States that Allow Gay Marriage

Jodee Redmond

Not a lot of states allow gay marriage. Most states have either passed either a law or adopted a constitutional amendment banning gay marriage. A few countries (Canada and the Netherlands are two examples) have legalized gay marriage nationwide.

States That Permit Gay Marriage
Name of State Date Gay Marriage or Civil Union
Massachusetts May 2004 Gay Marriage
Connecticut April 2005 Civil Union
New Jersey February 2007 Civil Union
Vermont 2000 Civil Union
New York N/A Law Silent
New Mexico N/A Law Silent

Massachusetts: A State That Allows Gay Marriage

Massachusetts is one of the states that permits gay marriage or civil unions. Same-sex couples have been able to get marriage licenses starting in May 2004. The first wedding ceremonies were performed shortly thereafter. The way was cleared for this policy when the Massachusetts Supreme Court ruled in February of that year that it was a violation of the state constitution to bar gay couples from being married.

Legal Action

The issue of gay marriage was brought to the attention of the Courts when seven gay couples started a legal action against the Massachusetts Department of Health. The plaintiffs in the lawsuit were refused when they tried to apply for marriage licenses.

State lawmakers seek to amend the constitution to put a ban on gay marriages; under the proposed amendment, homosexual couples would be able to enter into civil unions. When the state legislature recessed in November 2006 without voting on the issue, it effectively died on the order paper.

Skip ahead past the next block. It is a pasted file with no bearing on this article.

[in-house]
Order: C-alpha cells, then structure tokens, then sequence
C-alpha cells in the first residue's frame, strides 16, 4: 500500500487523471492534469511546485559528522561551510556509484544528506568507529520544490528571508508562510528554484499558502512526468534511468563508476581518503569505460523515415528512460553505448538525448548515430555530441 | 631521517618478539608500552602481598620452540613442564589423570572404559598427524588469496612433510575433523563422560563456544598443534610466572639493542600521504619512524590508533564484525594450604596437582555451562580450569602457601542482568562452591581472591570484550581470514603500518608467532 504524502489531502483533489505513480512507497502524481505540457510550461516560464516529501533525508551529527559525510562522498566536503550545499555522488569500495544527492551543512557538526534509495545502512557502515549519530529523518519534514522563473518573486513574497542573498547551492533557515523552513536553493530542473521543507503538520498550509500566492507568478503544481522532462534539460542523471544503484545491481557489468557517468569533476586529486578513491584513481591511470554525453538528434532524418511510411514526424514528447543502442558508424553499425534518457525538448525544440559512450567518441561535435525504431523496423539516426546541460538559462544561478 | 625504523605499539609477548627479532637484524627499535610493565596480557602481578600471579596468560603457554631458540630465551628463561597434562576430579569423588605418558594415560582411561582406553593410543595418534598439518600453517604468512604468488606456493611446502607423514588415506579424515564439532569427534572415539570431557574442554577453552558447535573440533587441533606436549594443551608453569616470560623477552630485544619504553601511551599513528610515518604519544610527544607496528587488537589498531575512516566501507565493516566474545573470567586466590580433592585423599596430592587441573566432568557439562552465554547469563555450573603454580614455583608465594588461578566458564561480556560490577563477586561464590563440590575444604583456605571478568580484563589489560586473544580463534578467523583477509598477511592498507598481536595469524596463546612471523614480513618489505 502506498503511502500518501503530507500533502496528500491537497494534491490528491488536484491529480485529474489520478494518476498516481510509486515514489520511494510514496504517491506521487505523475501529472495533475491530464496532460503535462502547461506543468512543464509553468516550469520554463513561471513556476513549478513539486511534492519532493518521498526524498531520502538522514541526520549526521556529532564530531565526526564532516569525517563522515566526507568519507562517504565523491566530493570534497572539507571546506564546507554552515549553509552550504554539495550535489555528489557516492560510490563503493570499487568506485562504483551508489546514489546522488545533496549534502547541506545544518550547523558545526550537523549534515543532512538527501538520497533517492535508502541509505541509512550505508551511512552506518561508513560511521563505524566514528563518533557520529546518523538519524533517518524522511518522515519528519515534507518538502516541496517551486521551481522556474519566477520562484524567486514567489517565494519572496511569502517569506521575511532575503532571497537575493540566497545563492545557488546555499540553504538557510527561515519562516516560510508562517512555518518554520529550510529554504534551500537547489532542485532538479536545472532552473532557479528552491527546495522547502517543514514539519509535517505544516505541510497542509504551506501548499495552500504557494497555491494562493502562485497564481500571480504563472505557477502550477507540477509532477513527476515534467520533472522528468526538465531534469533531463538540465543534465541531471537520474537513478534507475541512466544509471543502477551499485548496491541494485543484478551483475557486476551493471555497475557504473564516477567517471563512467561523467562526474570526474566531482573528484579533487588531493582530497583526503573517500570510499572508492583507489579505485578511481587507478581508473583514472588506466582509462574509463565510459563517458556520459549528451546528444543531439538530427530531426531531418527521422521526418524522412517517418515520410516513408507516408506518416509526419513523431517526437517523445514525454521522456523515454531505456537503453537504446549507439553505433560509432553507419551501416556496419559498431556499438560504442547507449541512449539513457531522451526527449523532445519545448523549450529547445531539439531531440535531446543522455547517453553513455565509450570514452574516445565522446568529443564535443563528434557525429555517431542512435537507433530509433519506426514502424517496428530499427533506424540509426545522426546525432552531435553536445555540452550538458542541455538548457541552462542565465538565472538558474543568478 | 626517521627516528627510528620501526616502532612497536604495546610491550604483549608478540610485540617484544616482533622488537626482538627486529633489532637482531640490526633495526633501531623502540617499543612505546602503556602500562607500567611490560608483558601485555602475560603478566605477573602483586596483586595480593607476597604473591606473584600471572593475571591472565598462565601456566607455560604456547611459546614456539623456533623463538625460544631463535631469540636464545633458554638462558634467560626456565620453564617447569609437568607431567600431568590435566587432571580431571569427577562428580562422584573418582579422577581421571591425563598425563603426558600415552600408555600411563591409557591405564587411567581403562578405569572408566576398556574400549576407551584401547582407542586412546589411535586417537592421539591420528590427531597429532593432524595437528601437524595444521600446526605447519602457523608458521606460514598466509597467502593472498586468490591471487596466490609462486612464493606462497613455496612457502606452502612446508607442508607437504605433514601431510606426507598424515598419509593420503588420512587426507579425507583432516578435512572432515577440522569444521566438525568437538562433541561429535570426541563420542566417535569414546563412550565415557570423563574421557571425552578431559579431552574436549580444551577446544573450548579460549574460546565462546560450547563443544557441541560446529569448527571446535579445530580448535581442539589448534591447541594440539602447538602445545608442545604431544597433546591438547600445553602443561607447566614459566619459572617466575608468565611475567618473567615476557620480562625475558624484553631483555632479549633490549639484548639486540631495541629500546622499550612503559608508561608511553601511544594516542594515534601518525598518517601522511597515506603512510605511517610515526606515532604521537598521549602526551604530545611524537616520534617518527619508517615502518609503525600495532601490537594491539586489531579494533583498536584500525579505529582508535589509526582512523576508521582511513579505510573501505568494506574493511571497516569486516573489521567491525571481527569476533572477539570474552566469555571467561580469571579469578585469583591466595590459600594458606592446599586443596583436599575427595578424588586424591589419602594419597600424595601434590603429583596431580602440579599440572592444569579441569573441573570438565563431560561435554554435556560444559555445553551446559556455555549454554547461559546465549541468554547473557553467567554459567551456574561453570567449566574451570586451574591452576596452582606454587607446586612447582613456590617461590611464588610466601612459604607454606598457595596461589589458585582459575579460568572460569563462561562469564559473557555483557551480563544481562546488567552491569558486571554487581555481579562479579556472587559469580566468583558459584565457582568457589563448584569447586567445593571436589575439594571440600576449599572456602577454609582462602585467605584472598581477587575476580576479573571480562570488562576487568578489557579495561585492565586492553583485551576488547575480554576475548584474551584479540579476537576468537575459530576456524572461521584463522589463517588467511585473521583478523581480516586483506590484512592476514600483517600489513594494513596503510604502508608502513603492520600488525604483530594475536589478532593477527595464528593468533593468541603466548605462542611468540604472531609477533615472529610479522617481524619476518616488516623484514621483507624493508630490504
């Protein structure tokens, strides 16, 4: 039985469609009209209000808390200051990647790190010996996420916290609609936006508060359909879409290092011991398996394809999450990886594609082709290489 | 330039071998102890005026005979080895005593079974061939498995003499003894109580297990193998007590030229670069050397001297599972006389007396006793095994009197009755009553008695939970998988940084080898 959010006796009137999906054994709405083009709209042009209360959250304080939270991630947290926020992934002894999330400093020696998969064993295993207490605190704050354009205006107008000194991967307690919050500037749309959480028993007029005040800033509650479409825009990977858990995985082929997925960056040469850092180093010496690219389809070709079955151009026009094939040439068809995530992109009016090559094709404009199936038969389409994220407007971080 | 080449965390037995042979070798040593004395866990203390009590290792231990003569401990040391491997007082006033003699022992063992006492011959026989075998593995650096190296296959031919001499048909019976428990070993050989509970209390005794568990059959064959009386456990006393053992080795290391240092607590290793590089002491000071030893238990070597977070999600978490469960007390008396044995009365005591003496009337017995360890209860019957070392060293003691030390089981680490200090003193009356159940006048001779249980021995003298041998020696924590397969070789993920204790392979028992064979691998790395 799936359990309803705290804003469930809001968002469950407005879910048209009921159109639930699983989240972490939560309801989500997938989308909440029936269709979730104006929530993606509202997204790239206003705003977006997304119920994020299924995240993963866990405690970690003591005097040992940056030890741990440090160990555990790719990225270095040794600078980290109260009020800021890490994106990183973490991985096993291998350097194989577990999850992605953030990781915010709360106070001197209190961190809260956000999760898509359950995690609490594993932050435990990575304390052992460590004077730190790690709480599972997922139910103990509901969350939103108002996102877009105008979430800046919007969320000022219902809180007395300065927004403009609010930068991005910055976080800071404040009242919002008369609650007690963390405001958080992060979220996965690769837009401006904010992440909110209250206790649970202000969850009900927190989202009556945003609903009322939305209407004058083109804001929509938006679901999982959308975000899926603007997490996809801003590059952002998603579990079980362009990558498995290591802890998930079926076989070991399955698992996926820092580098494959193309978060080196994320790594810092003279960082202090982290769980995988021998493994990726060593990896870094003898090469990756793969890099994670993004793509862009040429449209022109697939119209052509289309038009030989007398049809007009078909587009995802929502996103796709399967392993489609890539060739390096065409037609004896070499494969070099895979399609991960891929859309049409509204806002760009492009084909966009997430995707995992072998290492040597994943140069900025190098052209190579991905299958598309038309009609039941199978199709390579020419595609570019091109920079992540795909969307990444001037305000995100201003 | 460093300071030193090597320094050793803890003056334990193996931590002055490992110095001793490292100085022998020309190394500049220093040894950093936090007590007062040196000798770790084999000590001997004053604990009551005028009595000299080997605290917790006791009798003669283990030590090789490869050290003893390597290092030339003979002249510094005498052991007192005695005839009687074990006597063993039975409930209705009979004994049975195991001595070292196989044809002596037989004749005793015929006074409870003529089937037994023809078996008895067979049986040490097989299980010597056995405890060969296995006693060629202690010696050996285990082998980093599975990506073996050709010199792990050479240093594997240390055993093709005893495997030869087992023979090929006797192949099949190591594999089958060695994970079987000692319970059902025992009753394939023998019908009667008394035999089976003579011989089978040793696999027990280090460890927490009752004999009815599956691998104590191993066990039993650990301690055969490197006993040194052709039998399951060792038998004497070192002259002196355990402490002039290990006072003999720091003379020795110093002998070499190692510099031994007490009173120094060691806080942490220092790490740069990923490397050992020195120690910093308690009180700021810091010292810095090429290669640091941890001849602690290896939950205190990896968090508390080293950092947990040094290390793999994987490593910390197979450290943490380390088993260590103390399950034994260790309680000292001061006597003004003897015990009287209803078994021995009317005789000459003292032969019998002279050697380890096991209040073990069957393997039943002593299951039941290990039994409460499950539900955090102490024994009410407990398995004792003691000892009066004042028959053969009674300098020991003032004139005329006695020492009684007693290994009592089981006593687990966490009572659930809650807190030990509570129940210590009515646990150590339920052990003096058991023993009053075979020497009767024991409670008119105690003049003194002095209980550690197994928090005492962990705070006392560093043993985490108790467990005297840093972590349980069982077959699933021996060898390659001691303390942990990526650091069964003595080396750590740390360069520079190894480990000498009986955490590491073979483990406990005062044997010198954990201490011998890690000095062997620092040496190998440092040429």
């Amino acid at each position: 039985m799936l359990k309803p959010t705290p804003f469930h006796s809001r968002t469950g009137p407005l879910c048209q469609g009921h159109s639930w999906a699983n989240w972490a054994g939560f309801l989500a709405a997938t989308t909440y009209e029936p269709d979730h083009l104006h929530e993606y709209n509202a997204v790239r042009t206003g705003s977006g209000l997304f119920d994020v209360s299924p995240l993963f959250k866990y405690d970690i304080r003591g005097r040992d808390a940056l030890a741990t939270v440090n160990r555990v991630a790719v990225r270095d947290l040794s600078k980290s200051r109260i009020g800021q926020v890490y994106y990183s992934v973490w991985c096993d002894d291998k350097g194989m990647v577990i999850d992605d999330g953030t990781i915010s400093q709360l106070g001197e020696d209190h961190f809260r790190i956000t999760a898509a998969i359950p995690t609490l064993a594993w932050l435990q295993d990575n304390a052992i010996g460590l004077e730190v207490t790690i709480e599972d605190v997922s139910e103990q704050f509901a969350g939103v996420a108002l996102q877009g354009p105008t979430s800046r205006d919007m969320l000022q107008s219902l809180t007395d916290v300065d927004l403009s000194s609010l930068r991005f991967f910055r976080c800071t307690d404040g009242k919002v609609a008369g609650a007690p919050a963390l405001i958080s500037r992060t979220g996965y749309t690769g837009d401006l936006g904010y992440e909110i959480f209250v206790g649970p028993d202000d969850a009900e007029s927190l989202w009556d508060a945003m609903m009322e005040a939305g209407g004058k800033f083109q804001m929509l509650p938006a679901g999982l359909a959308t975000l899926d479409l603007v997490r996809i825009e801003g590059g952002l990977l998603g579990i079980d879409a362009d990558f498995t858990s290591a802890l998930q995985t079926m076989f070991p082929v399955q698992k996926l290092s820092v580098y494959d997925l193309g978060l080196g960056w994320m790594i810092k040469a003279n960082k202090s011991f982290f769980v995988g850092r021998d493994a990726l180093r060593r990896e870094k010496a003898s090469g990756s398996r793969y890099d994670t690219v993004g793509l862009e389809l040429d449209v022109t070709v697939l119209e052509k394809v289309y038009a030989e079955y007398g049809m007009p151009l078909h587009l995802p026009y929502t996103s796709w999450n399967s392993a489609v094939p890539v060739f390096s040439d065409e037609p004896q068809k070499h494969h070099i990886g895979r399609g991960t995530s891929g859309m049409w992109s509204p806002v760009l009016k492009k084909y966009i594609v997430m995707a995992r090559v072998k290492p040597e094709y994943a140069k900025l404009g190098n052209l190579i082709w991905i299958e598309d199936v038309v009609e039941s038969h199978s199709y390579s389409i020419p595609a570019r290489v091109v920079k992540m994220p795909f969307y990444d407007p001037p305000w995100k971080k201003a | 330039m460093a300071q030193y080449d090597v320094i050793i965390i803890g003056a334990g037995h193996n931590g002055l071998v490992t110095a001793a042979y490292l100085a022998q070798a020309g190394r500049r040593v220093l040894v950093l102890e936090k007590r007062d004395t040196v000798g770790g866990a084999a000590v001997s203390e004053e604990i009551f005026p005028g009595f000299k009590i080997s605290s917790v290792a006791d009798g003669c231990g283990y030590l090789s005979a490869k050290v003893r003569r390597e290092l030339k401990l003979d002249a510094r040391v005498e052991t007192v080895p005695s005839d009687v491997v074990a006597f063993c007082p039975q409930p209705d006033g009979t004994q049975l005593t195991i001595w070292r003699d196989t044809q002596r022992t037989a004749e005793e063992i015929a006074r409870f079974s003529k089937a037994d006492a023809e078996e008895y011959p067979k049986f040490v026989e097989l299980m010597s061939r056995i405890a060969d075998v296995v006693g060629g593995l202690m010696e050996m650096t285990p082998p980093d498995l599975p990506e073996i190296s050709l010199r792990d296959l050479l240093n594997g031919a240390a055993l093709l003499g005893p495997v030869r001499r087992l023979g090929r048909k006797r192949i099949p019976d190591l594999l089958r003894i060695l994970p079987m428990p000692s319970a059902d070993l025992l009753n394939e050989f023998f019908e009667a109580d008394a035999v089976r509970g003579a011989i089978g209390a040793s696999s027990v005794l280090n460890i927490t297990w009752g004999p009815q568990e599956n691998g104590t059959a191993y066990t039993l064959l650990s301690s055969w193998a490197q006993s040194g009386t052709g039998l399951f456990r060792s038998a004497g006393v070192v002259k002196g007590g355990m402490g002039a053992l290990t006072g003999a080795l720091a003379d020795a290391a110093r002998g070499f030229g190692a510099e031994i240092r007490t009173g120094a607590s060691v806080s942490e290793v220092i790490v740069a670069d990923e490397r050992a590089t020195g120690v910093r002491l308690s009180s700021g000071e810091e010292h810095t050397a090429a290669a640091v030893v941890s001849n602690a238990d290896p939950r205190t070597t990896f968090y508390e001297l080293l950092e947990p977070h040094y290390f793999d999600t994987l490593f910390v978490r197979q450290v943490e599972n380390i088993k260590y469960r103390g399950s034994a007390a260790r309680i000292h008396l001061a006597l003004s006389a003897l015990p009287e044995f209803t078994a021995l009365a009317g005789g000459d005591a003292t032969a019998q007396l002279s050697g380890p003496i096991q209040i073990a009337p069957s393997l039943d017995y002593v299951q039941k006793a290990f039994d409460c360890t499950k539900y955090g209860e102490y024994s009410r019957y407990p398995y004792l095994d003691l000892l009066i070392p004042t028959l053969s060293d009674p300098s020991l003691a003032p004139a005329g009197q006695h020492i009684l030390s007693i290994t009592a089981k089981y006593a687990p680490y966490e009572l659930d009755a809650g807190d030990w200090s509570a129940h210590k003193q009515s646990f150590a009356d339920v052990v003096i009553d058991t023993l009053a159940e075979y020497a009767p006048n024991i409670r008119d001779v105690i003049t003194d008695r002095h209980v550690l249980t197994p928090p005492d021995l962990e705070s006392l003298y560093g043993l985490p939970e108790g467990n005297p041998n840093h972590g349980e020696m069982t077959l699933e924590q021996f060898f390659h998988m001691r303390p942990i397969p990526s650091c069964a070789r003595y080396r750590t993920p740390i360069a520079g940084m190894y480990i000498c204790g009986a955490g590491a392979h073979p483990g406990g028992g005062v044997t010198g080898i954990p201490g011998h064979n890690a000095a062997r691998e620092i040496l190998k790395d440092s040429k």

Connecticut is not one of the states that allows gay marriage. Same-sex partners have the option of entering into a civil union that gives them rights that are similar (but not identical) to those given to married couples. Connecticut was the first state to develop a policy to create civil unions without being instructed to by a court of law.

New Jersey

If you live in New Jersey, you are not living in a state that allows gay marriage. Here, gay couples have the right to enter into a civil union that give them the same rights as straight couples; it just isn't called marriage. Same-sex partners have been given adoption and inheritance rights as well.

The New Jersey Supreme Court ruled in October of 2006 that gay couples had the same rights as straight ones. Legislators were given a six-month period in order to review the law. With respect to use of the word marriage with respect to same-sex couples, the court was unable to find that gay couples had the fundamental right to marry under the terms of the constitution.


Although Vermont is also not one of the states that allow gay marriage, gay couples in Vermont can enter into a civil union. They can apply for a license, which is similar to a marriage certificate. This document gives them the same rights as married couples with respect to health benefits, life insurance, and custody of children. If they choose to separate, they have to go to court.

New York

Same-sex couples in New York who wish to marry are caught in a kind of legal limbo. New York is not one of the states that allow gay marriage but there is no law specifically banning same-sex marriage.

New Mexico

New Mexico is also an interesting situation with respect to gay marriage. In February of 2004, a number of gay couples were issued marriage licenses in Sandoval County. At least 60 same-sex couples were married before the attorney general ordered that the practice be stopped. An amendment to the state constitution defining marriage as being between one man and one woman died in committee; the state law is currently silent on this issue.

No doubt the question of extending marital rights to same-sex couples will continue to be a controversial one. Some will argue that this is a human rights issue, while others will continue to object on moral and/or religious grounds.

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States that Allow Gay Marriage